When it comes to protecting their IP in China, brand owners often face an all too familiar dilemma. Should they make a significant investment to protect their IP despite knowing that it can be difficult to enforce?

The Chinese government is making a concerted effort to try to change the IP landscape for global brand owners. As well as working with the judiciary to enhance the legal framework in order to protect IP rights, it has recently announced plans to reform the IP system. This includes a structural reorganisation of the State Intellectual Property Office (SIPO) and a focus on more robust protection for IP rights by establishing IP centres outside well-known jurisdictions such as Beijing, Shenzhen and Shanghai, as well as registering/granting rights and supervising law enforcement over those rights.

However, whilst the situation may be improving and recent decisions indicate willingness on the part of the judiciary, brand owners continue to face significant issues in enforcing their rights in China. With China being a key market in a number of sectors, investors are increasingly looking to see that a business has devised a strategy to protect its IP rights in China from an early stage.

Whilst it might appear to be a significant investment, particularly at the brand creation stage, the implications of not protecting IP in China can often be catastrophic, both from a cost and a reputational stand point. Brand owners regularly face issues of misuse and abuse of their IP, through counterfeit goods and bad faith filings for their house words, phrases, logos or Chinese translations/transliterations of their brand name. China operates a first-to-file system. This can leave brand owners in a challenging position when they try to enter the Chinese market or choose to register their IP rights once they have already established themselves outside the territory, only to find out their mark has already been registered by a third party.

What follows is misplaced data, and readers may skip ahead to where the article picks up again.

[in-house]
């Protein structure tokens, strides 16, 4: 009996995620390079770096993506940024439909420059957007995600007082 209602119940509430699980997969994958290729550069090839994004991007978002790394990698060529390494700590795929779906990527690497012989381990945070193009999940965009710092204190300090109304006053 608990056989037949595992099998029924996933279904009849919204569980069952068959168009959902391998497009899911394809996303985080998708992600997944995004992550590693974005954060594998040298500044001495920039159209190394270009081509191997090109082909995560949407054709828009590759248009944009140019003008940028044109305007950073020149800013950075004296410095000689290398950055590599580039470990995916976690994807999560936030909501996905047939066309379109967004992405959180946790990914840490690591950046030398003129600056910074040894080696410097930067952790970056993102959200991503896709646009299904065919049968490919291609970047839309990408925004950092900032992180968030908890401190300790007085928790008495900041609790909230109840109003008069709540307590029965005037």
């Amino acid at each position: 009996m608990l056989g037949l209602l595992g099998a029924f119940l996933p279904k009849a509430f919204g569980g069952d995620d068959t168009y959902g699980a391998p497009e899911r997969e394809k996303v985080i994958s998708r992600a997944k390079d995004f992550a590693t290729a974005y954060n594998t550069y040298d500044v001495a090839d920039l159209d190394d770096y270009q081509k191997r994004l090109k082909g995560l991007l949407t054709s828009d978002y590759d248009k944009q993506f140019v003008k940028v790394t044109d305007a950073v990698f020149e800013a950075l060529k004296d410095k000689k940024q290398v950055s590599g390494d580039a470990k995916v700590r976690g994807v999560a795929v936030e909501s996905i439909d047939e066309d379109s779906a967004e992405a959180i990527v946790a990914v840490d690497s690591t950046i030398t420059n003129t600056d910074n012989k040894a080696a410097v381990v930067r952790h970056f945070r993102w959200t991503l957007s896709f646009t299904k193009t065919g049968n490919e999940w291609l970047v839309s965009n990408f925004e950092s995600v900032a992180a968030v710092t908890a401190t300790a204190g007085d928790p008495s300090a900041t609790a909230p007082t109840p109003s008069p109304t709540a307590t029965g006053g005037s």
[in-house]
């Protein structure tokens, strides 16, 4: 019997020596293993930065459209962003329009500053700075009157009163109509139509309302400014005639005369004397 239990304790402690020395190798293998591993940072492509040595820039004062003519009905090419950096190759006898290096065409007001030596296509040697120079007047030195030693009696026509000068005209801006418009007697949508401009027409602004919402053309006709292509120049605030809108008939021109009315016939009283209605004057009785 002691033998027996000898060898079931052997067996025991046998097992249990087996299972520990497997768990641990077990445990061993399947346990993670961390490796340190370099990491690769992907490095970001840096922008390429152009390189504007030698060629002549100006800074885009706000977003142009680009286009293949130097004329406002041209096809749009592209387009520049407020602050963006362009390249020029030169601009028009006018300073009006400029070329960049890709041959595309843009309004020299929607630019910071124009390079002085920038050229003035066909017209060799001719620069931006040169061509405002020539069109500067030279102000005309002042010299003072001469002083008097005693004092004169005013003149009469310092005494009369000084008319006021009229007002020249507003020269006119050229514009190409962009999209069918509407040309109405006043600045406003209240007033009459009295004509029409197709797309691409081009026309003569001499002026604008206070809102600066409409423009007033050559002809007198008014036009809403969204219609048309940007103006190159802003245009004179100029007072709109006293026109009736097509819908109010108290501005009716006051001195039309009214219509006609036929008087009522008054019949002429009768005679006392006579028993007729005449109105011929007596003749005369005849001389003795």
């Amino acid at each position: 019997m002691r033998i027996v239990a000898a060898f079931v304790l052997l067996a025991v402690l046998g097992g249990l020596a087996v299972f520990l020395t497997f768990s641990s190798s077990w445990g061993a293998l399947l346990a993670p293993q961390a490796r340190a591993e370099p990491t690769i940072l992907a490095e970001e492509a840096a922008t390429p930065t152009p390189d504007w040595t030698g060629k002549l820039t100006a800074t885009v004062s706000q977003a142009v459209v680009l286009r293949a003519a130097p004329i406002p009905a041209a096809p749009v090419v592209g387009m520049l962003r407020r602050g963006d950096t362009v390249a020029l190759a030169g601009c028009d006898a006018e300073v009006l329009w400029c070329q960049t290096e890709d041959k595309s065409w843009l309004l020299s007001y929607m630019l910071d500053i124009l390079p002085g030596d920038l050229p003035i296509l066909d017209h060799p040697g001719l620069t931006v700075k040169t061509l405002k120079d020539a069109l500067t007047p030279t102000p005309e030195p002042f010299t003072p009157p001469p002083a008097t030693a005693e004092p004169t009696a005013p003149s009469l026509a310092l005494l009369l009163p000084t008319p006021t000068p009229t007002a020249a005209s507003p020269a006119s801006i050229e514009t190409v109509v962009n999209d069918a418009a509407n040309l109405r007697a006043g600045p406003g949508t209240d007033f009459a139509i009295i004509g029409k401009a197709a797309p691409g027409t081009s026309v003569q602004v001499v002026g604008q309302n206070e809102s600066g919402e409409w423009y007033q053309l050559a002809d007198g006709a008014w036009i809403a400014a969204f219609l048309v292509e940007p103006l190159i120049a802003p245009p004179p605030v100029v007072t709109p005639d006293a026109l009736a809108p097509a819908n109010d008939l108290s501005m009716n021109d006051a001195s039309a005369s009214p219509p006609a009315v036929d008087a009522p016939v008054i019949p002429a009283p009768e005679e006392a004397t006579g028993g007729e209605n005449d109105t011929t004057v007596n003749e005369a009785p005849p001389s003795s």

Brand owners have found themselves in protracted legal proceedings, which have historically tended to favour Chinese companies and individuals, leaving global brands to pay significant fees to acquire marks filed in bad faith. The threshold for proving that an application has been filed in bad faith is very high, although a few recent decisions indicate there may be a slight shift in the judiciary's approach in such cases. In 2010, the IP landscape seemed bleak for rights holders with unfavourable decisions being made regularly against global brands such as Adidas, Lacoste and Sony Ericsson. Since then, things seem to have brightened, with favourable decisions for trade mark owners such as Michelin Tyres, Victoria's Secret and 3M. More recently, Under Armour successfully sued sportswear manufacturer, Uncle Martian, for trade mark infringement and New Balance won a damages award of US$1.5 million in an infringement action in which the defendants were selling trainers which infringed its 'N' logo.

It is clear that early protection remains of central importance if China is a territory that is likely to be of interest now or in the future. As well as legal advice, rights owners should seek advice from local business partners as to how their brand is known in Chinese. They should also register their brands at the earliest stage and monitor the register and online space carefully through a watching service.

The content of this article is intended to provide a general guide to the subject matter. Specialist advice should be sought about your specific circumstances.